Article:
Criticism | ‘Death By Rock and Roll’ marks the brilliant, punchy comeback of The Pretty Reckless

The Pretty Reckless is a band that deserves more attention than it currently gets. Sure, the American rock band has their accomplishments and hit songs, like the classic “Make Me Wanna Die” – but most listeners who appreciate the mainstream have probably never heard of them. Fortunately, 2021 is already proving to be a very interesting year for music, with the return of the duo ANAVITÓRIA with the intimate ‘Cor’ and with the obscure narrative that Jazmine Sullivan imagined for ‘Heaux Tales’. Now it’s time for ‘Death By Rock and Roll’ to dominate our playlists with a nostalgic and original ode while bringing back the best of hard rock.

If anyone told me that young performer Cindy Lou Who from “The Grinch” would become a powerful and fearless leader for a rock band, it would really be almost impossible to believe. But Taylor Momsen, who erupted in the 2000s with the adaptation of Dr Seuss’ iconic novel and soon after starred in the beloved teenage series “ Gossip Girl, ” has shown that she is an extremely entertaining artist. versatile and, since his encounter with names like Ben Phillips and Mark Damon, have demonstrated that his art is necessary and that he avoids the conventionalisms that are found so much in the contemporary scene. It is clear that, between highs and lows, The Pretty Reckless wanted to renew its arsenal of songs, betting on melancholic ballads or on impressive emancipation hymns. But would the long-awaited fourth album continue to satisfy its fans?

The answer is yes. While “ Who You Selling For, ” released in 2016, demonstrated a deep maturation of the band’s sound style, “ Death By Rock and Roll ” is an ode to the irreverence and post-grunge of the 1990s. , revisited with modern features, be it for lyrical, or for passionate guitar solos. The title song, which opens what we would call the masterpiece of this iconic musical act, had already entered our list of the best songs of the last year, only to renew itself with unspeakable beauty in a metalinguistic narrative about this. that we want to leave to the world. and how we live our life. Jonathan Wyman’s nearly flawless production is brilliant from start to finish and, except for a few rehearsals, no one is happy with what happened.

It is customary for the first track on the album to set the tone for what one would expect from any phonographic journey aftermath – but Momsen, taking the creative reins of an exuberant and welcome resurrection, shows that he does not need to attach. to all links. We have the stylistic cohesion that unites forays into a universe that celebrates death and despises life, and that is steeped in social criticism and messages of liberation. In “And So It Went”, the lead singer collaborates with guitarist Tom Morello, of “Rage Against the Machine”, for a tragic plot in which “the children lost their reason, crying for forgiveness”; in “25,” the theme repeats itself in a compelling reflection that harbors similarities to “Skyfall” and other songs in the “James Bond” franchise, despite the frustrated incompleteness of its chorus.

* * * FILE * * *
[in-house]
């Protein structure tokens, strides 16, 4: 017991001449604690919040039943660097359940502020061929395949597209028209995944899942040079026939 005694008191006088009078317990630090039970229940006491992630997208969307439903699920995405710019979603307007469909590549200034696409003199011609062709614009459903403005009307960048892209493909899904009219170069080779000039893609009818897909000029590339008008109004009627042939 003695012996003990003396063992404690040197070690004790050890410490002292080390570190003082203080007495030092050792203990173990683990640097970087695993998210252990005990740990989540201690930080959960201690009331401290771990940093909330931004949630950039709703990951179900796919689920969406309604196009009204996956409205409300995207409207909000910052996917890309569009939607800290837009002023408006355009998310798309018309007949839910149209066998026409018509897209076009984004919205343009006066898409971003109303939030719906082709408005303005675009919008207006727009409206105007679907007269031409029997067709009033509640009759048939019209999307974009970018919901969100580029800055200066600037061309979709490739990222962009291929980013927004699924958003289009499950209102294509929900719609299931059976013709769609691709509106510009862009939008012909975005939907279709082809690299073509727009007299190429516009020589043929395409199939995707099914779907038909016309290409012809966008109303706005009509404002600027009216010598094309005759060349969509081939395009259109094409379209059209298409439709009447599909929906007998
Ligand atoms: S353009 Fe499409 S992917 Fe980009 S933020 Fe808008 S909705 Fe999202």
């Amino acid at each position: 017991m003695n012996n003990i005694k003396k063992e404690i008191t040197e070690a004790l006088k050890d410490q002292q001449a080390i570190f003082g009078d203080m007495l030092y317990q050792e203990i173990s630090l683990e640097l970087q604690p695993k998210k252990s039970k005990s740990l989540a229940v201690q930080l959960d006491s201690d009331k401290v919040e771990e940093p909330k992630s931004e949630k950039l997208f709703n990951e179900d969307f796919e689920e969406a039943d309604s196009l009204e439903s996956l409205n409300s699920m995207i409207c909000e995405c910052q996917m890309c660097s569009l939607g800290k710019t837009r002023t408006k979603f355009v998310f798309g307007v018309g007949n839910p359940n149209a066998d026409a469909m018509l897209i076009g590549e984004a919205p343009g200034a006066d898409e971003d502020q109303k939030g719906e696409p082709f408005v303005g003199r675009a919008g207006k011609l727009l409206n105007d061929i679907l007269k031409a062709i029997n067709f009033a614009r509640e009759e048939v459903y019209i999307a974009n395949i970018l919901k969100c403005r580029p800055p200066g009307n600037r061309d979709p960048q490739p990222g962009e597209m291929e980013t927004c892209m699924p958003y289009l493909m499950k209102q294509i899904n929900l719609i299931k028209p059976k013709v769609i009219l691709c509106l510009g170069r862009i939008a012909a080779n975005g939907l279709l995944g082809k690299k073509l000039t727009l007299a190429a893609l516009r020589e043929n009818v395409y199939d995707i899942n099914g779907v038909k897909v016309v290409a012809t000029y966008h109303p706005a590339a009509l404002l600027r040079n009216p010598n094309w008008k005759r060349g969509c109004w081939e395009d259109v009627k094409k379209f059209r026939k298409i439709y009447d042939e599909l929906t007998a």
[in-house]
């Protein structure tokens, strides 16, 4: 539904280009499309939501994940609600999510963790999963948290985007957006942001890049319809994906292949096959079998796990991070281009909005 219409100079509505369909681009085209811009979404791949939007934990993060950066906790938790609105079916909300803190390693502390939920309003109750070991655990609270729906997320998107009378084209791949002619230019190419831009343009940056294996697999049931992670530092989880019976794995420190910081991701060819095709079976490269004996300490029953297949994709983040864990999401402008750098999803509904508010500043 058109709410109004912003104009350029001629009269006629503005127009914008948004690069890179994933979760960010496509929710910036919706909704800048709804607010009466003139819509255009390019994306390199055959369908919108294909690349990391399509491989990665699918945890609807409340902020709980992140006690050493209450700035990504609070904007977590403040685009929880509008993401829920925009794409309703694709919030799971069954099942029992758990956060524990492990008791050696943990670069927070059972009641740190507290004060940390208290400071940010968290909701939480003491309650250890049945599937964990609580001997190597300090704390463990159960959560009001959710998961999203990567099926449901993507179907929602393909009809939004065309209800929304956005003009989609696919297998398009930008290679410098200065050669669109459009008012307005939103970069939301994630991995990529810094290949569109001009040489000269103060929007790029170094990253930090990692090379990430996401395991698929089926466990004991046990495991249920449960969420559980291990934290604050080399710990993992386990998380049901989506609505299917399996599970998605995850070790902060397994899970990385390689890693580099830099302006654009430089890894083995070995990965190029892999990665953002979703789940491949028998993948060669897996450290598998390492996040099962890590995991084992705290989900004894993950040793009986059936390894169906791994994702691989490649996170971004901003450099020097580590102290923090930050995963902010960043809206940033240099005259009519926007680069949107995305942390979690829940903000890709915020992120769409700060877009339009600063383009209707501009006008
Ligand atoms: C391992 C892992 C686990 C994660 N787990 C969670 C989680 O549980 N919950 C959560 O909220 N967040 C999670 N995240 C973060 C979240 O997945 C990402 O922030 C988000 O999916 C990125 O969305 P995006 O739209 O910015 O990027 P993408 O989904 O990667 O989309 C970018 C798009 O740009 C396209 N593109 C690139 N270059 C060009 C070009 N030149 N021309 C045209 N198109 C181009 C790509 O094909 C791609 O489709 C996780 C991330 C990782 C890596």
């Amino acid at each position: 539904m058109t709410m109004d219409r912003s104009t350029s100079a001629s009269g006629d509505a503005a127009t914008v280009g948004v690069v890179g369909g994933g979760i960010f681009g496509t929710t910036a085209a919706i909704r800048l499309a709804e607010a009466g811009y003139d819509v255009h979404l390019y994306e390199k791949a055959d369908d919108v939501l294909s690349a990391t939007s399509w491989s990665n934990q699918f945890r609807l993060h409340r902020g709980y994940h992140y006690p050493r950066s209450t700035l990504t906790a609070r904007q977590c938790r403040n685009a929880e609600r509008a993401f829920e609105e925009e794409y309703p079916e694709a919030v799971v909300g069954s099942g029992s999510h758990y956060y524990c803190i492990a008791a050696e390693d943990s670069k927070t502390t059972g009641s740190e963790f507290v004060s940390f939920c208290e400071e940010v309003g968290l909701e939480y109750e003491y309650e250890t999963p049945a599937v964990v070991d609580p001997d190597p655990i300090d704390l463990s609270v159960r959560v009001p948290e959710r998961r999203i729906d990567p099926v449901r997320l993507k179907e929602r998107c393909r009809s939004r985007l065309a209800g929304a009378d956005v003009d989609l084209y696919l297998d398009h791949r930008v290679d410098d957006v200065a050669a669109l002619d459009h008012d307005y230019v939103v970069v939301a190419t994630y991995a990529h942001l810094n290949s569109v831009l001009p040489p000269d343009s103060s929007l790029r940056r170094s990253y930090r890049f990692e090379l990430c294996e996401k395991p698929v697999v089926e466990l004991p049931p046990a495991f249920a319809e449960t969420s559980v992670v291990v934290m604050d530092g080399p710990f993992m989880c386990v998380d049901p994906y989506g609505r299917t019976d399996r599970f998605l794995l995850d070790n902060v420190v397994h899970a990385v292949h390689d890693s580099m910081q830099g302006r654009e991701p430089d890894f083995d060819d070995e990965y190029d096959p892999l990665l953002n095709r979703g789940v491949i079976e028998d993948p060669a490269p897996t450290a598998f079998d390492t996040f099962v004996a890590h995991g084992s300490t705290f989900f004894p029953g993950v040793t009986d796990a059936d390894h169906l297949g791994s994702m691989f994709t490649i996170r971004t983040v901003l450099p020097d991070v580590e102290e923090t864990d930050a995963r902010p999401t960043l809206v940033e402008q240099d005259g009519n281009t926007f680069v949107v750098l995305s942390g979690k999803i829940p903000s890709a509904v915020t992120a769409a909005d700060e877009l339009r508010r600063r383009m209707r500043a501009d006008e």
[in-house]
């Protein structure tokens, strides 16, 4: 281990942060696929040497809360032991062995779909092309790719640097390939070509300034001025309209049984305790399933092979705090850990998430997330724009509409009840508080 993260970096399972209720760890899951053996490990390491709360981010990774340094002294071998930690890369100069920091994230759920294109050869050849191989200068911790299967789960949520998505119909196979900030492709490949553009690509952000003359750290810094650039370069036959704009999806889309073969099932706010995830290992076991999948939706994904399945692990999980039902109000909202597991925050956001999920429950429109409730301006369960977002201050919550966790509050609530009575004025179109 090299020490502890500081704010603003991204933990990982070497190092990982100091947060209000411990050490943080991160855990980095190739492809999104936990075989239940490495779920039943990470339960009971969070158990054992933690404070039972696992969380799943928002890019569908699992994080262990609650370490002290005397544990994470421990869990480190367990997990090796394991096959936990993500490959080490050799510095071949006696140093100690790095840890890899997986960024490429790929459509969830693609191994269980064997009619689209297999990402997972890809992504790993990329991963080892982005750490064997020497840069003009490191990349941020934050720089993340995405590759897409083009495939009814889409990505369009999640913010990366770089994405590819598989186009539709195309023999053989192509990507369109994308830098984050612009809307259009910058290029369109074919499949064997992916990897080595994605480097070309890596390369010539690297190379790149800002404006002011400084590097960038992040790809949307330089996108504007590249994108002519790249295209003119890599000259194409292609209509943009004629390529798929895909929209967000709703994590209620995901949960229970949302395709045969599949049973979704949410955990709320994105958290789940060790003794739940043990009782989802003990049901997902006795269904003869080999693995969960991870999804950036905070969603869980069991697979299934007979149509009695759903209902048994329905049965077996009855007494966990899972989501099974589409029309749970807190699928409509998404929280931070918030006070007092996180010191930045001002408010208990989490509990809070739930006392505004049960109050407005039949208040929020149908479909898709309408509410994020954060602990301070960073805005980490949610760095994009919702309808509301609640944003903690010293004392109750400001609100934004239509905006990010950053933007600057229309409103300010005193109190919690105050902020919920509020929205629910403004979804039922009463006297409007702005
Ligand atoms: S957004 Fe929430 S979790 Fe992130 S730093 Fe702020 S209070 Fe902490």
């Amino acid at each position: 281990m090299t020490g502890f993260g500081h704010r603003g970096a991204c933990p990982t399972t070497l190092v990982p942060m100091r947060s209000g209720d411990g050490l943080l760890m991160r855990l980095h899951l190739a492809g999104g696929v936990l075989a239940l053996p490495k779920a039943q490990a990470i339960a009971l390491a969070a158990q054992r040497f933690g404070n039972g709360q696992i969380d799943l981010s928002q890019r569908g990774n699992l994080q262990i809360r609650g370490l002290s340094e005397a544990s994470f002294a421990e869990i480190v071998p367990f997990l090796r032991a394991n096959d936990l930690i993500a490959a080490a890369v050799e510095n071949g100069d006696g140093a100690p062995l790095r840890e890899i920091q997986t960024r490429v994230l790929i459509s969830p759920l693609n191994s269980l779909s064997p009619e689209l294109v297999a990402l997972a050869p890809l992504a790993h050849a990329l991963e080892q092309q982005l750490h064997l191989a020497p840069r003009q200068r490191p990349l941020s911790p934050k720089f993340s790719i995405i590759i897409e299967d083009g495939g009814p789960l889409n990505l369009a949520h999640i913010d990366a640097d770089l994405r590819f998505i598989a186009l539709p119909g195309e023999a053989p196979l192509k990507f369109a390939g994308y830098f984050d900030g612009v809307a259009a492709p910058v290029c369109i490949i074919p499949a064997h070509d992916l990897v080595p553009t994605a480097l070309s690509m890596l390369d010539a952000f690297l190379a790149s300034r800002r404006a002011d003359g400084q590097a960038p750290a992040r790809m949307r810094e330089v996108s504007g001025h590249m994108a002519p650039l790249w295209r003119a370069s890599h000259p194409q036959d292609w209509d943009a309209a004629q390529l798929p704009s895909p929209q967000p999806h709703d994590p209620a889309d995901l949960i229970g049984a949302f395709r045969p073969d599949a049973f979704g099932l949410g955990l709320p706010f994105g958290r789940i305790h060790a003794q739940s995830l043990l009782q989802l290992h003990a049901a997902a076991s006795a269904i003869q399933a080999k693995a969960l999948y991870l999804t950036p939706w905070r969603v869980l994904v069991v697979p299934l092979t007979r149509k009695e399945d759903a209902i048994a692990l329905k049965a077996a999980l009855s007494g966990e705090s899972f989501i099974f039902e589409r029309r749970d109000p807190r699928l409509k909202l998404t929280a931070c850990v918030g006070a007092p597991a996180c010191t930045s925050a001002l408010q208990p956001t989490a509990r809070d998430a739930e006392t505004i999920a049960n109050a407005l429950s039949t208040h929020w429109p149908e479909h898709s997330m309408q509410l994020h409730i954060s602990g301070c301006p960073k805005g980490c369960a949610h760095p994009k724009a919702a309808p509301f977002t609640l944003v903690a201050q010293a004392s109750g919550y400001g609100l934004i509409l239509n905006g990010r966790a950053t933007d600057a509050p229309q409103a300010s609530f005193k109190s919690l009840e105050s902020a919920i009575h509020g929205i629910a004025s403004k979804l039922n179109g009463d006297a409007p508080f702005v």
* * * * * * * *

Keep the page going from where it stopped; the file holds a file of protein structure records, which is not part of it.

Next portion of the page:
The extravagant moments explode voluntarily and abundantly on twelve beautiful tracks – and the first glimpse of this capricious inflection occurs in “Broomsticks”, a sort of interlude which closes in on itself, but which, at the same time, prepares us for the ten. -eighth breathtaking journey of “Witches Burn”, one of the production highlights which is guided by Taylor’s voice and which restricts guitar and bass to the atmospheric background. In the plot, the singer sees an unscrupulous woman who will not be diminished by other people and who has cataclysmic destructive power – reflected in a full, well-structured vocal range. “Turning Gold” embraces certain elements of Arab pop for a familiar and uplifting country-rock architecture – which also reveals one of the best pre-choruses the band has ever delivered through verses that speak of the inexorability of time.

Momsen knows very well when to slow down – and he does so with a standing ovation over and over. “Got So High” is a journey (no pun intended) that demonstrates the inevitability of the rise and fall of a lyrical self that wants to free itself from worldly deprivation, sinning only through the connivance of simplicity and the consistency of its repetitions. In “Standing at the Wall” follows a similar construction, giving way to a ballad watered by the orchestral echoes of the cello and marked by the melody of the guitar. But it’s the last two tracks that invade our hearts because of the strength of his lyrics and the tributes they pay to the late Kato Khandwala. “Rock and Roll Heaven” is a direct continuation of the opening track which brings elements of Jo Dee Messina and Shania Twain to a very nostalgic convergence; “Harley Darling,” in turn, evokes memories of a loved one who left too early and looks to the country with admirable respect.

Enjoy watching:

The Pretty Reckless finds life in the midst of devastation from the moment he sees death and what exists after it as a mere continuation of our brief adventure on Earth. “Death By Rock and Roll” is a brilliant and enigmatic work that opens the first quarter of the year in style and, in the end, is a pleasant and engaging musical gem.

Rating per track:

01. Death By Rock And Roll – 4.5 / 5
02. Only Love Can Save Me Now feat. Matt Cameron and Kim Thayil – 4/5
03. And So It Went feat. Tom Morello – 4.5 / 5
04. 25 – 3/5
05. My bones – 3.5 / 5
06. I’m so high – 4/5
07. Brooms – 4.5 / 5
08. Witches burn – 5/5
09. Standing on the wall – 4/5
10. Make gold – 5/5
11. Rock and Roll Heaven – 5/5
12. Harley Darling – 4.5 / 5

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